Kabir is one of India’s ‘Priceless Gems’ - who is called a saint because of his writings - full of wisdom, and teachings for the masses. I feel they cannot be ignored in today’s world. In fact, in schools when we teach ethics and values to children we could make it easier by quoting Kabir often. It is a part of the rich heritage of India which we cannot afford to lose. Did he play a decisive role in shaping India’s culture? I do not know, maybe students of History will be able to answer it better. But we do know that Kabir worked hard to make people think differently, especially when it came to breaking walls of strict religious beliefs, and superstitions. He has highlighted simple virtues like honesty, love, truth, faith in oneself, encouraging introspection, and more. He has explained it beautifully with similes, linked with observations of day to day life which people can understand.
Kabir is a highly quoted poet, who, despite having criticized every sect, has people from various religious backgrounds accepting him and regarding him as a wise person with saintly leanings. His ideas are in the form of simple poems - mostly couplets, and are popularly sung in rural India. In fact I was inspired to write about it as I was listening to one such popular music cassette in a car and felt that I must talk about Kabir with my children, while making them listen. It also brought back memories of my father, who would sing these sonnets and couplets, as a part of his daily chores at home, and would often end up explaining them to us. Kabir's poems essentially teach humility, religious tolerance and that faith leads us to be humble. In a world torn apart by religious strife today, Kabir's writings take on even more relevance.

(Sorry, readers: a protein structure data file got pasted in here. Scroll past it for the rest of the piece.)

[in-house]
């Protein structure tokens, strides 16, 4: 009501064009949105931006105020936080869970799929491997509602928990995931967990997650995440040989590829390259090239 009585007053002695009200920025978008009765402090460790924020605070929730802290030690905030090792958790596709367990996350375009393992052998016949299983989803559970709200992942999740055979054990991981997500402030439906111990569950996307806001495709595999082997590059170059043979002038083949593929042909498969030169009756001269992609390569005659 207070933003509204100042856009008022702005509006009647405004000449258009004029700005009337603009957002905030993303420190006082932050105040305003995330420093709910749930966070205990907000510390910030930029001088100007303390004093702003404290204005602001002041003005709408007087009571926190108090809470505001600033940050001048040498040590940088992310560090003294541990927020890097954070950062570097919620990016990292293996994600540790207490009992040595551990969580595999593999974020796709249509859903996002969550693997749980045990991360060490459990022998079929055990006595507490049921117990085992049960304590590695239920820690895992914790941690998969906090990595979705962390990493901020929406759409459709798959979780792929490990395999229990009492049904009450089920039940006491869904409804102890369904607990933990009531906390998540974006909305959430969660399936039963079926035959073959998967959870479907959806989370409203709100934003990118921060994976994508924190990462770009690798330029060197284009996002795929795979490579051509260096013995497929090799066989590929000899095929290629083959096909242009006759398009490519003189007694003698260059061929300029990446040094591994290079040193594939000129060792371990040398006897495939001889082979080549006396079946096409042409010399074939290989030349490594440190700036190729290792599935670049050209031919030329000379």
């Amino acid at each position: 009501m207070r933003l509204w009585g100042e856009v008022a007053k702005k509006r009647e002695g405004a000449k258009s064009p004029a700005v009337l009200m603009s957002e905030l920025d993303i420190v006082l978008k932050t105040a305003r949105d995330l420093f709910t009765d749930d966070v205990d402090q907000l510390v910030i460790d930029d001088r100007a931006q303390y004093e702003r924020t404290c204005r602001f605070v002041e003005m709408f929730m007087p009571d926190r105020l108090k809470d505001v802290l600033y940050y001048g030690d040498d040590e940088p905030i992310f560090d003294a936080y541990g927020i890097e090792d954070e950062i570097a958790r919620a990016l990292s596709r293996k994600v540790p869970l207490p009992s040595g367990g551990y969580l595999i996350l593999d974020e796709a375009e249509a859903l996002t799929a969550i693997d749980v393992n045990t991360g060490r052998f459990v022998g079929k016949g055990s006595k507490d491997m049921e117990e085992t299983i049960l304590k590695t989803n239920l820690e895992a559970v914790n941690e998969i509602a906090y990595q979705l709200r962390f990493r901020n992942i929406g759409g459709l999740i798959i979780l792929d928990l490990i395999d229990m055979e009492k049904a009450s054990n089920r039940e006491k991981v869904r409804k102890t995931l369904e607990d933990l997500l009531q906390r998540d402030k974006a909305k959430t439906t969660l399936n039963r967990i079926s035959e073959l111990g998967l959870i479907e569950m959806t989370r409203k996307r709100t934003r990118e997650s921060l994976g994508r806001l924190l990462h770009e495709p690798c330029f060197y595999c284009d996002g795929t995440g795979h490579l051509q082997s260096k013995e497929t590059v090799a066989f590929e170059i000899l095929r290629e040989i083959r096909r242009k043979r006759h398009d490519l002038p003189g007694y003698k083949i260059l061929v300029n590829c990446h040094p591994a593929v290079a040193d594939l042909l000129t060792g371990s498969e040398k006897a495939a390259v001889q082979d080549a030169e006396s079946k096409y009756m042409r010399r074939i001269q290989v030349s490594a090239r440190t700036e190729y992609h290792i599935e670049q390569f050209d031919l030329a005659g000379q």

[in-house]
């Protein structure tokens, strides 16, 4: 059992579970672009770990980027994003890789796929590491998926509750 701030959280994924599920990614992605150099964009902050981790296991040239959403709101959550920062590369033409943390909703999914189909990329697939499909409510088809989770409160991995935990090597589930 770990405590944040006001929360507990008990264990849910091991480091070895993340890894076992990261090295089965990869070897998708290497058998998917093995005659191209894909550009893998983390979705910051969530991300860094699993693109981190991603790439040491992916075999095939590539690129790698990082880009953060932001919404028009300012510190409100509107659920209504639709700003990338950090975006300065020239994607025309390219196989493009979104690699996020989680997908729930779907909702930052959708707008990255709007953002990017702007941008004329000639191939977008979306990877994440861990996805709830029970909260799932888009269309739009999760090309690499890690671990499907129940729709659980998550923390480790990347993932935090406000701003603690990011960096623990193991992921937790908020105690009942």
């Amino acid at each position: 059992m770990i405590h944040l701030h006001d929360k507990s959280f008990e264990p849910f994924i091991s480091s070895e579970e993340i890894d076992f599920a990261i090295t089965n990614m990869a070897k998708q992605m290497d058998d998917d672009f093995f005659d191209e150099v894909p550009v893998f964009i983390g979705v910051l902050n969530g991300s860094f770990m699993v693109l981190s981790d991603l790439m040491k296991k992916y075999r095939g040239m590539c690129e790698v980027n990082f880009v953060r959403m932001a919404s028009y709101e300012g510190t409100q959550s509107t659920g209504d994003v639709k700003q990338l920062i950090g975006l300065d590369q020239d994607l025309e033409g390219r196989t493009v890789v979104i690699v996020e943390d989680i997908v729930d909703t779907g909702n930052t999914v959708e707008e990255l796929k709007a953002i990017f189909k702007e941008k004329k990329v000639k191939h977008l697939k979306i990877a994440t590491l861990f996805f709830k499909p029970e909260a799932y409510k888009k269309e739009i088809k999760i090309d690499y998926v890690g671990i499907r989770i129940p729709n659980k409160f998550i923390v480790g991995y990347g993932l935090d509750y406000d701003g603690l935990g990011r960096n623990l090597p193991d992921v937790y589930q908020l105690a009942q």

To take a peek into what the couplets are like, and if they could be incorporated into our curriculum, click on the related link.